There was Dai Puw. He was no good.
They put him in the fields to dock swedes,
And took the knife from him, when he came home
At late evening with a grin
Like the slash of a knife on his face.
There was Llew Puw, and he was no good.
Every evening after the ploughing
With the big tractor he would sit in his chair,
And stare into the tangled fire garden,
Opening his slow lips like a snail.
There was Huw Puw, too. What shall I say?
I have heard him whistling in the hedges
On and on, as though winter
Would never again leave those fields,
And all the trees were deformed.
And lastly there was the girl:
Beauty under some spell of the beast.
Her pale face was the lantern
By which they read in life's dark book
The shrill sentence: God is love.
by R. S. Thomas
from The Bread of Truth (1963)
Returning from a raid,
just missed the tower
where, over the West Door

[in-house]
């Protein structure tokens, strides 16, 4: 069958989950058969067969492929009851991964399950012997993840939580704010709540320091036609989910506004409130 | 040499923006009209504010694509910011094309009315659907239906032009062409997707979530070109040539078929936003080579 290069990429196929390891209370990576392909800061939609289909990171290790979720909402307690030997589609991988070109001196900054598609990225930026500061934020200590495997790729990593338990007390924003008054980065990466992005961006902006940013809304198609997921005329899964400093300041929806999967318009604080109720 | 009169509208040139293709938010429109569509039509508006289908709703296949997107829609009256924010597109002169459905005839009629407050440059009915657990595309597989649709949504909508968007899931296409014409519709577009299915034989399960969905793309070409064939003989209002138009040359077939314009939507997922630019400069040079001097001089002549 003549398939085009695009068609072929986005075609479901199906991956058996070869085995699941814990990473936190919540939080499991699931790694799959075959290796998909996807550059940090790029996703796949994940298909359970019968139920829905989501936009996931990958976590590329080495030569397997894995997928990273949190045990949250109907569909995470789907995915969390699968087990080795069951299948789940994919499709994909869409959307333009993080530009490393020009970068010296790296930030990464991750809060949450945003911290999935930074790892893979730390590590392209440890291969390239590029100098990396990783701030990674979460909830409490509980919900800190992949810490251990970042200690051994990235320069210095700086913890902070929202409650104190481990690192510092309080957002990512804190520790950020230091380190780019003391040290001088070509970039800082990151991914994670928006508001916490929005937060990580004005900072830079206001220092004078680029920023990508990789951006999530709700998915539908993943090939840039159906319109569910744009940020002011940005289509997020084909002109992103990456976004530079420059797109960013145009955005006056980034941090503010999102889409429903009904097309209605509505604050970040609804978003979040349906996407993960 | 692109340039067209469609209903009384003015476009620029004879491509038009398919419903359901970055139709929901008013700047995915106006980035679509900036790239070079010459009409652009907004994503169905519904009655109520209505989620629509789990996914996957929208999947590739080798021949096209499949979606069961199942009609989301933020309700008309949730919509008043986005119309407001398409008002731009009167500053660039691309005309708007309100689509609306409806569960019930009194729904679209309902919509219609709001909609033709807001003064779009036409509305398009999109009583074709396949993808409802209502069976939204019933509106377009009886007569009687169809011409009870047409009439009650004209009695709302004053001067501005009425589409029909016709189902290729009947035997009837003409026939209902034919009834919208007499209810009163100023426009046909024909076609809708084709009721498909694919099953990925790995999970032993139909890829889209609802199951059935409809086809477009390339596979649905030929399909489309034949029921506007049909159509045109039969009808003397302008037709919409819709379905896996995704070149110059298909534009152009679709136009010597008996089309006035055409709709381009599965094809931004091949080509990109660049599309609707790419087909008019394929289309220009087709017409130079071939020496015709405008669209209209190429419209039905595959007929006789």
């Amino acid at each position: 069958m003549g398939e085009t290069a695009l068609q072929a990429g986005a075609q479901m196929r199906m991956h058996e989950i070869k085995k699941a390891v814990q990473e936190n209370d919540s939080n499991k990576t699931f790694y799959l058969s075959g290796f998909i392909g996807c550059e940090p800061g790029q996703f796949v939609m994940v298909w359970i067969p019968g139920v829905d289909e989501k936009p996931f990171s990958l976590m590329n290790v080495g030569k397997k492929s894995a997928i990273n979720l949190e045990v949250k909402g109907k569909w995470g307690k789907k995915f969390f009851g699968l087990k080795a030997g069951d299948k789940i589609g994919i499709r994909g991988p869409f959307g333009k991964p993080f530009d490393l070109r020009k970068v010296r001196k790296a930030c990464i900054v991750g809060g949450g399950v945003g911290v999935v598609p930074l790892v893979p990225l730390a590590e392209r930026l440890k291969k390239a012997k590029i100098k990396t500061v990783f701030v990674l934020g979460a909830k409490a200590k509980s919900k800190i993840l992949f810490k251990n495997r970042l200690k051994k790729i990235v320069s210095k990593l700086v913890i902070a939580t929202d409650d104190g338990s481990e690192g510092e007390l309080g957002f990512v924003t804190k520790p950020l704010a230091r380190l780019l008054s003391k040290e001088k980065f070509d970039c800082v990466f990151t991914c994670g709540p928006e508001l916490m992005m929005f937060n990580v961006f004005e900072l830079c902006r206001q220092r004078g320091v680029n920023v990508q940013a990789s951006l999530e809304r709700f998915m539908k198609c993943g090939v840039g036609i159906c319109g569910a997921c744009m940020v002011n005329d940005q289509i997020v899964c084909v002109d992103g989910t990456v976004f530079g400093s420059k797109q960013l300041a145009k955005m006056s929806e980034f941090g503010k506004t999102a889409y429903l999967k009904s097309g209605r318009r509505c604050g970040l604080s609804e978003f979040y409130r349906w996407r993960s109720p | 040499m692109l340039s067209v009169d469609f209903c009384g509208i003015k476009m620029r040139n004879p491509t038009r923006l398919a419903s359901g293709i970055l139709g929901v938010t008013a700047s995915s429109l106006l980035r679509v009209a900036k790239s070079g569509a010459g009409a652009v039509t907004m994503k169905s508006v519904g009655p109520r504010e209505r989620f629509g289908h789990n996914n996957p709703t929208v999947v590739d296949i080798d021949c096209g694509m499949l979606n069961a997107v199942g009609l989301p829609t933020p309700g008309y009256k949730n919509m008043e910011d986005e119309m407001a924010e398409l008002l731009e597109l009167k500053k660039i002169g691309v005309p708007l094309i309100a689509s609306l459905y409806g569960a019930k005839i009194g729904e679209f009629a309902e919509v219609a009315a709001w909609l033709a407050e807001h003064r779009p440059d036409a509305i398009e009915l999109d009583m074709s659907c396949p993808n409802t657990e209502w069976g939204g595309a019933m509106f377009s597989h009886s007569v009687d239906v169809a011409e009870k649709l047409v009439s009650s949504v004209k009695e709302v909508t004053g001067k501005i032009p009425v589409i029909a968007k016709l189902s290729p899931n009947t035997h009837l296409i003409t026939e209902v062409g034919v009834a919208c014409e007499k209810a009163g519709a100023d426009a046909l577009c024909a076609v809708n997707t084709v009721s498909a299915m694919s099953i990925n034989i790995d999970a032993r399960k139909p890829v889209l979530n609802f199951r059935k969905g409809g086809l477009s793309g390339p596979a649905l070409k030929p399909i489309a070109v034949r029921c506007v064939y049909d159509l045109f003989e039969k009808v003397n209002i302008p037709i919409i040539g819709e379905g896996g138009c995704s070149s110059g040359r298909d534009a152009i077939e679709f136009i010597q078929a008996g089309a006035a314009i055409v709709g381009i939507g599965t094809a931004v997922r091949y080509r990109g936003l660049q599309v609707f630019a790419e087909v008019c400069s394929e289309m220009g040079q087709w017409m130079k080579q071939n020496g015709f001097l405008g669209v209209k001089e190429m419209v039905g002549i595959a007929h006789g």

the Wild Man with oak leaves
wound round his body
faces the Dragon
wreathed in vines.
Crash landed at Church Farm,
ploughing itself in,
churning up the loam.
Two crew dead.
The Flight Engineer
the old country, resuming
his portion of the pasture.
by Jeremy Hooker
from ‘Debris‘ a sequence of poems
When I close my eyes, I can see it,
That bare hill with the man ploughing,
Corrugating that brown roof
Under a hard sky. Under him is the farm,
Anchored in its grass harbour;
And below that the valley
Sheltering its few folk,
With the school and the inn and the church,
The beginning, middle and end
Of their slow journey above ground.
He is never absent, but like a slave
Answers to the mind’s bidding,
Endlessly ploughing, as though autumn
Were the one season he knew.
Sometimes he pauses to look down
To the grey farmhouse, but no signals
Cheer him; there is no applause
For his long wrestling with the angel
Of no name. I can see his eye
That expects nothing, that has the rain’s
Colourlessness. His hands are broken
But not his spirit. He is like bark
Weathering on the tree of his kind.
He will go on; that muh is certain.
Beneath him tenancies of the fields
Will change; machinery turn
All to noise. But on the walls
Of the mind’s gallery that face
With the hills framing it will hang
Unglorified, but stern like the soil.
by R.S. Thomas
from Pieta (1966)